National Current Conditions: July 12, 2023 - July 18, 2023

Areas in the Central Plains, Midwest (except MN), and East improved. Drought expanded in TX. Abnormal dryness expanded in the Southwest due to extreme heat and a relatively quiet monsoon so far. 

As of July 18, 2023, 21.60% of the U.S. and Puerto Rico and 25.82% of the lower 48 states are in drought, according to the U.S. Drought Monitor.

This Week's Drought Summary...

Last week featured a highly variable precipitation pattern across the contiguous states. Over 3 inches of rain fell on broad areas across the central Appalachians, central and southern Virginia, parts of the northern and central Carolinas, much of New England and the adjacent Northeast, parts of Florida, the central Gulf Coast Region, the lower and middle Mississippi Valley, the Upper Midwest, the southern Great Lakes Region, and the central Great Plains. Between 5 and 7 inches soaked some areas in the southern tier of Arkansas, areas near the central Alabama/Mississippi border, the Florida Panhandle, and southwestern Virginia.

In contrast, very little precipitation fell from the Rockies westward to the Pacific Coast,, the Dakotas, Oklahoma and western Kansas, most of Texas, central and western Louisiana, part of the Illinois Valley, the Tennessee Valley, the interior Southeast, parts of the upper Ohio Valley, most of the coastal and piedmont areas in the Carolinas, upstate New York, and the central mid-Atlantic Region. In the south-central and southwestern parts of the Lower 48, intense heat accompanied dry weather, with the week averaging 5 to 9 deg. F above normal from Texas westward through the desert Southwest and part of the southern half of the Rockies. Temperatures reached 129 deg. F near Baker, CA on July 16. Elsewhere, the Northeast, Florida, the lower Mississippi Valley, and the West Coast States were also warmer than normal.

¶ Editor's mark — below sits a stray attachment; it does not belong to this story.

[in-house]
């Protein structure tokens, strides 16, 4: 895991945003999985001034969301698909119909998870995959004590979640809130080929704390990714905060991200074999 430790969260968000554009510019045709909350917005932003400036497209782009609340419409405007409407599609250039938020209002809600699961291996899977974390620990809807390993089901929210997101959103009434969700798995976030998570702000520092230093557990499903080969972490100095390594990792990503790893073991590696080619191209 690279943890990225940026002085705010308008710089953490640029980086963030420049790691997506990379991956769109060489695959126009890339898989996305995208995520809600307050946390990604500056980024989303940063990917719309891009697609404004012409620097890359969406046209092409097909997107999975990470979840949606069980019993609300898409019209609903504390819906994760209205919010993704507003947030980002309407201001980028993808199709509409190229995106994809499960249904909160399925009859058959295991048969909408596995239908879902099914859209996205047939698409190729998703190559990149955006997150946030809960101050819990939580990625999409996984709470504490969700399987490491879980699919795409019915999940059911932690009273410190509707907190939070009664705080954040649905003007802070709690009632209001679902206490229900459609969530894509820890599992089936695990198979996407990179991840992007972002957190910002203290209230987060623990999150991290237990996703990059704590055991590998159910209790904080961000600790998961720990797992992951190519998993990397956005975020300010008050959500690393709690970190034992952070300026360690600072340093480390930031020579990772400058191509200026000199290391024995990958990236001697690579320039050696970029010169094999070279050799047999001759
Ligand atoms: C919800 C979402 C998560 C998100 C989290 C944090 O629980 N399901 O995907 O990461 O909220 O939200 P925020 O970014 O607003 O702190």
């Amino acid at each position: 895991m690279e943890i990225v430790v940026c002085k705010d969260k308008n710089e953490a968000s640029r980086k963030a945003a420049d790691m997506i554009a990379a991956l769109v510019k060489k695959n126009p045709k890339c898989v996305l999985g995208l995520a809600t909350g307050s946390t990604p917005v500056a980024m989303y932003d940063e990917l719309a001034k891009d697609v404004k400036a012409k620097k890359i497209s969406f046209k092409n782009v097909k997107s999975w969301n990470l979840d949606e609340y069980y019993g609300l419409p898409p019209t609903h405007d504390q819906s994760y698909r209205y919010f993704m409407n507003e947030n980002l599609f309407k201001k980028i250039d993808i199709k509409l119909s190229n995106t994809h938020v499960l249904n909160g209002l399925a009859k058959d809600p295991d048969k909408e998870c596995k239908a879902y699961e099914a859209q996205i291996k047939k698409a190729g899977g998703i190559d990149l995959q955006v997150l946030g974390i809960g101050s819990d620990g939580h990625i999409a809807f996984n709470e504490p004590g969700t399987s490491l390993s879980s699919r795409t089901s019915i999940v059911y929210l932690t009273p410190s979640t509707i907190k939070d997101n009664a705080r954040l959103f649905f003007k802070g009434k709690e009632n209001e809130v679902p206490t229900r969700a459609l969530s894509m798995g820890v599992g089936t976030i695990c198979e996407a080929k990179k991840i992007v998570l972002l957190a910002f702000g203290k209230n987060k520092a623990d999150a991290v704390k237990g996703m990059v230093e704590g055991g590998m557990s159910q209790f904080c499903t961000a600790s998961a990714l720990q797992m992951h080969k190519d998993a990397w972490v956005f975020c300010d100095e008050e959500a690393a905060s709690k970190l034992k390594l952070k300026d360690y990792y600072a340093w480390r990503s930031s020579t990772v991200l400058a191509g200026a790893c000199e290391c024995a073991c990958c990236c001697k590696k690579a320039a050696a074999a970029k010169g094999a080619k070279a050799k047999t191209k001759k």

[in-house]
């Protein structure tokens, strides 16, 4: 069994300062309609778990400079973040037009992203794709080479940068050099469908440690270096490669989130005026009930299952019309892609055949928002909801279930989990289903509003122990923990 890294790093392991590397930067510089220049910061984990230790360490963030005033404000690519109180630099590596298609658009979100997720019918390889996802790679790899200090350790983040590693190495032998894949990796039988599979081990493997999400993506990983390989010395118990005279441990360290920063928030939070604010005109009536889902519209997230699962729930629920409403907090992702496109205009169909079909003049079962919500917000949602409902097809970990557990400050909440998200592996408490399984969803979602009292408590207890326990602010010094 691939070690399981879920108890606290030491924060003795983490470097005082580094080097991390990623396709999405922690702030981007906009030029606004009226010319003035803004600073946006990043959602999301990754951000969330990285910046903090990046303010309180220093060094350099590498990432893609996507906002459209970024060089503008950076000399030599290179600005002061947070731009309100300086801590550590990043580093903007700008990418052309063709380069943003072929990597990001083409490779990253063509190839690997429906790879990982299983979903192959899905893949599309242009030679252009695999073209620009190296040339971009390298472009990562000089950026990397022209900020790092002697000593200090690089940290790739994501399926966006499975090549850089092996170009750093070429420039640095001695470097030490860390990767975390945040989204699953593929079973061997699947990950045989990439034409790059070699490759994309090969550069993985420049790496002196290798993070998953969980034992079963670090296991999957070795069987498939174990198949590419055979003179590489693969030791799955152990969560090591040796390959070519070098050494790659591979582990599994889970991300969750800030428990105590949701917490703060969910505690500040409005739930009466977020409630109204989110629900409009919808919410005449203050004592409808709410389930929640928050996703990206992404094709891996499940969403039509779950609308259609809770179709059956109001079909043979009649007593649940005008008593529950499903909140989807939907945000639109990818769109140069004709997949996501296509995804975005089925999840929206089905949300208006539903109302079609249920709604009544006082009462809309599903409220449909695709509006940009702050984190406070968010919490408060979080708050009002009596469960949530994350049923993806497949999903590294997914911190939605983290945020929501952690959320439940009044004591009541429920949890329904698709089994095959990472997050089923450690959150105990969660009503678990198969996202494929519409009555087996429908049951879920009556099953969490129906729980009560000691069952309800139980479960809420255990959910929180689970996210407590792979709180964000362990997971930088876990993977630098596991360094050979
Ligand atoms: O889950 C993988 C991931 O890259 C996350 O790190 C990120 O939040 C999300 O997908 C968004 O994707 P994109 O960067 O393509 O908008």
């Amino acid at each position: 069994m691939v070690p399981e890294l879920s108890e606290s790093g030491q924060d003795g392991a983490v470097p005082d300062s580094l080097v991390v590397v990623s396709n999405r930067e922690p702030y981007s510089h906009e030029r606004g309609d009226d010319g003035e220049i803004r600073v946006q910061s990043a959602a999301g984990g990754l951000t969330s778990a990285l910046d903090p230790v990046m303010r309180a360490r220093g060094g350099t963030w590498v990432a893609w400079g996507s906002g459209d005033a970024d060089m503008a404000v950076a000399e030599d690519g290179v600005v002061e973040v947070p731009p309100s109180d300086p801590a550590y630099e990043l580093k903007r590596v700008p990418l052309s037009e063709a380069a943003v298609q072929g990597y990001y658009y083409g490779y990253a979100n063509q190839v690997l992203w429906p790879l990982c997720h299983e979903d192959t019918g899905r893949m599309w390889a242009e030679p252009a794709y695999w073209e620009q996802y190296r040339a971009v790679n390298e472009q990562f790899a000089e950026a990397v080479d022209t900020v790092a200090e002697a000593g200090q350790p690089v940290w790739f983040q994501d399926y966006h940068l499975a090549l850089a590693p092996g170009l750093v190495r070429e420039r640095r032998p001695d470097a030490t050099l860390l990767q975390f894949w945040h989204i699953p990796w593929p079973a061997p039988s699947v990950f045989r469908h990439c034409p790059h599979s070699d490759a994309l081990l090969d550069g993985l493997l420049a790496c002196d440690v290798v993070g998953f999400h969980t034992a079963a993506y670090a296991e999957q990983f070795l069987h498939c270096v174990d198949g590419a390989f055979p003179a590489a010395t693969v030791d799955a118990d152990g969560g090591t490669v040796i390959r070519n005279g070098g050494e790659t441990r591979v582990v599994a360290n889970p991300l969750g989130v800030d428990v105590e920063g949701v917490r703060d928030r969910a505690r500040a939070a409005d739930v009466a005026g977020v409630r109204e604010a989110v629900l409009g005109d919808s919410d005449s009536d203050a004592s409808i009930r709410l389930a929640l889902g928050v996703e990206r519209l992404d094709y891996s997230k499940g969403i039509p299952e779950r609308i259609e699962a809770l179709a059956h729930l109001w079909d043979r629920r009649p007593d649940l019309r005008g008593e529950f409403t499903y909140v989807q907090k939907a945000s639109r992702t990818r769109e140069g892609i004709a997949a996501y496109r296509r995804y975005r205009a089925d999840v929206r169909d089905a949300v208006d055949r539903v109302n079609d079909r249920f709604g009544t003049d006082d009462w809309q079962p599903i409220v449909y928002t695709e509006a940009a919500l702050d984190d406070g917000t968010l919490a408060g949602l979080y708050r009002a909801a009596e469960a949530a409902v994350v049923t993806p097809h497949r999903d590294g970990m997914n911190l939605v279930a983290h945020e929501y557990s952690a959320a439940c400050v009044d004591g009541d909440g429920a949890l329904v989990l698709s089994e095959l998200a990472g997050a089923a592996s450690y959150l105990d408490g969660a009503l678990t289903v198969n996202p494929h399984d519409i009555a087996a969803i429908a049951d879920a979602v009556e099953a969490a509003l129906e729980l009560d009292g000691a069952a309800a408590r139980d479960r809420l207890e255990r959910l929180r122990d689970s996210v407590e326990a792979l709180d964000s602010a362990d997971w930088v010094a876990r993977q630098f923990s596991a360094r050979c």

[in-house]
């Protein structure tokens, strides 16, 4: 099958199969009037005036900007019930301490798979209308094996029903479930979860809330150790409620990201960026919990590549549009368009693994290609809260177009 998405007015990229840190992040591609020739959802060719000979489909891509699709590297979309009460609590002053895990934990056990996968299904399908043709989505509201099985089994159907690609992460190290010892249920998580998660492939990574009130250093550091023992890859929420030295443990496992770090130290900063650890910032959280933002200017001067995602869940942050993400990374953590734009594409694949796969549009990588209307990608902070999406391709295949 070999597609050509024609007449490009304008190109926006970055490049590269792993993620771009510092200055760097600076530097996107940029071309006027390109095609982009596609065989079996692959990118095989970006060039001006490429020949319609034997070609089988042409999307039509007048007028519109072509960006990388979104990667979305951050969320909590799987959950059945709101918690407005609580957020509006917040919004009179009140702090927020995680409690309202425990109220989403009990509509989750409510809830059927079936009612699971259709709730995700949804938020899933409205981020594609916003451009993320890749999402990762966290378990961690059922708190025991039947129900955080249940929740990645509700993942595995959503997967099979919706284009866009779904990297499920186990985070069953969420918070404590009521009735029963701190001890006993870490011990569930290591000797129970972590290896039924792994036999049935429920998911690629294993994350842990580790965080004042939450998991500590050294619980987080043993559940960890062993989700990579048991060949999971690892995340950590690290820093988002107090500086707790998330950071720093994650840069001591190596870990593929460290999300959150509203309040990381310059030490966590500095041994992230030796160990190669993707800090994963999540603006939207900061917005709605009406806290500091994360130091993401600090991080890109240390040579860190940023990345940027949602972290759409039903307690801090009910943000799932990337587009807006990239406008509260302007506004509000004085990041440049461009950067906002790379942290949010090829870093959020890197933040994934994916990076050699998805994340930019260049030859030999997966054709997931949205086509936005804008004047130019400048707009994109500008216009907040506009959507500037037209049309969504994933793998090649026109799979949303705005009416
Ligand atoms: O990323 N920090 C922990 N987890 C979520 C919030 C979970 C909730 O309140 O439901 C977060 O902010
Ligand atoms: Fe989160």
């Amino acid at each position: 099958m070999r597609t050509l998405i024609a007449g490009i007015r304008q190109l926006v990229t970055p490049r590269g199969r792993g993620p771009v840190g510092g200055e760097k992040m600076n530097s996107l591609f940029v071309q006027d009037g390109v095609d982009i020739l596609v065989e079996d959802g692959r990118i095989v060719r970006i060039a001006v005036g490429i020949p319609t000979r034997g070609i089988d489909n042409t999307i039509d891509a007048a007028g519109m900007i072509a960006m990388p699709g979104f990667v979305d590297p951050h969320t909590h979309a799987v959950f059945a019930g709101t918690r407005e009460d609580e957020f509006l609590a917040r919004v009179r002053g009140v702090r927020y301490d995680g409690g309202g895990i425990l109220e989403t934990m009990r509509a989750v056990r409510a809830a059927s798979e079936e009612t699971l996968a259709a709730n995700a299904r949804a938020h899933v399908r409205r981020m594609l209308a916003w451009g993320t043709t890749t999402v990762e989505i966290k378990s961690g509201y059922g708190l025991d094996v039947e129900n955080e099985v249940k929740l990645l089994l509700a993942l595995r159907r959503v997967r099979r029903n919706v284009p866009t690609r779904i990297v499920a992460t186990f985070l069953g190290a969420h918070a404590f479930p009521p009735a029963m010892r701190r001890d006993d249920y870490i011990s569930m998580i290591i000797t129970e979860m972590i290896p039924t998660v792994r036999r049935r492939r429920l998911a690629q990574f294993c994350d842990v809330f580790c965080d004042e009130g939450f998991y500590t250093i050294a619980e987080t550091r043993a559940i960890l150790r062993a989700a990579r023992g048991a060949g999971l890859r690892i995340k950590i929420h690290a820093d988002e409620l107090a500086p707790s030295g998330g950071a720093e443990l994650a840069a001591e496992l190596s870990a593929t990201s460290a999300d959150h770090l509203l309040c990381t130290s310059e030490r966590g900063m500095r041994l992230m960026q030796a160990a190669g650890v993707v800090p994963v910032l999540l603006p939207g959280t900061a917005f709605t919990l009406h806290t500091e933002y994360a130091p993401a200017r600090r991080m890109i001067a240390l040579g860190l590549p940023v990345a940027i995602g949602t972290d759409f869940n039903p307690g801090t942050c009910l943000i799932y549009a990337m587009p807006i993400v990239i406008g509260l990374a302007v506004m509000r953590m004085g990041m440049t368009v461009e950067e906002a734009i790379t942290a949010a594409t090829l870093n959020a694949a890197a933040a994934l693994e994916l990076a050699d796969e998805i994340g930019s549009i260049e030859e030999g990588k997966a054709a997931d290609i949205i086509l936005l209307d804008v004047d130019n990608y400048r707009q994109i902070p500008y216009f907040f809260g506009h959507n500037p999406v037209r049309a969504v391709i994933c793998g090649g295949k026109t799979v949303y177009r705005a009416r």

Looking Ahead...

Over the next 5 days (July 20 – 24, 2023) moderate to heavy precipitation is expected across parts of the central and southern High Plains from central New Mexico northward into southeast Wyoming, and eastward across western Kansas, the Oklahoma Panhandle, and adjacent locales. Totals near or over 2 inches are forecast for parts of northeastern Colorado, western Kansas, and the Oklahoma Panhandle. Light to locally moderate amounts are expected in higher elevations of the southern Rockies and some adjacent locations, with at least a few tenths of an inch possible over the central Rockies and part of the Great Basin. Little or no precipitation is expected elsewhere from the Plains States westward to the Pacific Coast, except in parts of extreme southeastern Texas. Most of the Lone Star State is forecast to receive little if any precipitation. Farther east, moderate to heavy rains are expected near the central Gulf Coast, southeaste4rn Georgia and the eastern Carolinas, eastern Tennessee, and parts of the northern Appalachians. Anywhere from 1.5 to locally 3.5 inches of precipitation may fall from extreme southeastern Louisiana across southern Alabama and the adjacent Florida Panhandle, The Coastal Plains in Georgia and South Carolina, northeastern North Carolina, and a few areas scattered across northern Pennsylvania, central and northeastern New York, and western New England. Light to moderate totals are expected over most of the middle and lower Mississippi Valley, the mid-Atlantic Region, the Great Lakes Region, and the Ohio Valley, and portions of Peninsular Florida. Temperatures are expected to remain considerably above normal from the Rockies to the Pacific Coast, over much of the northern and southern Plains, across Peninsular Florida, and in New England. Temperatures should average closer to normal elsewhere, with slightly cooler than normal conditions expected over and near the greater Ohio Valley and the adjacent interior Southeast.

During the ensuing 5 days (July 25 - 29), the Climate Prediction Center (CPC) favors above normal temperatures for almost all of the contiguous states and Alaska, except in the Pacific Northwest. Odds for significantly above-normal temperatures exceed 70 percent in a large area encompassing the eastern Great Basin, central and southern Rockies, and most of the Plains from central North Dakota southward into central Texas. Meanwhile, there are slightly enhanced odds for wetter-than-normal weather over the southeastern Great Lakes Region, the interior Northeast and New England, the western Great Lakes Region and upper Mississippi Valley, and western Washington. Odds slightly favor drier-than-normal weather in the northern Intermountain West, the Great Basin, much of Oregon and adjacent California, the southern High Plains, most of the central and southern Great Plains, the middle and lower Mississippi Valley, the lower Ohio Valley, the Tennessee Valley, the Southeast, and the South Atlantic Coastal Plain from northern Florida into North Carolina.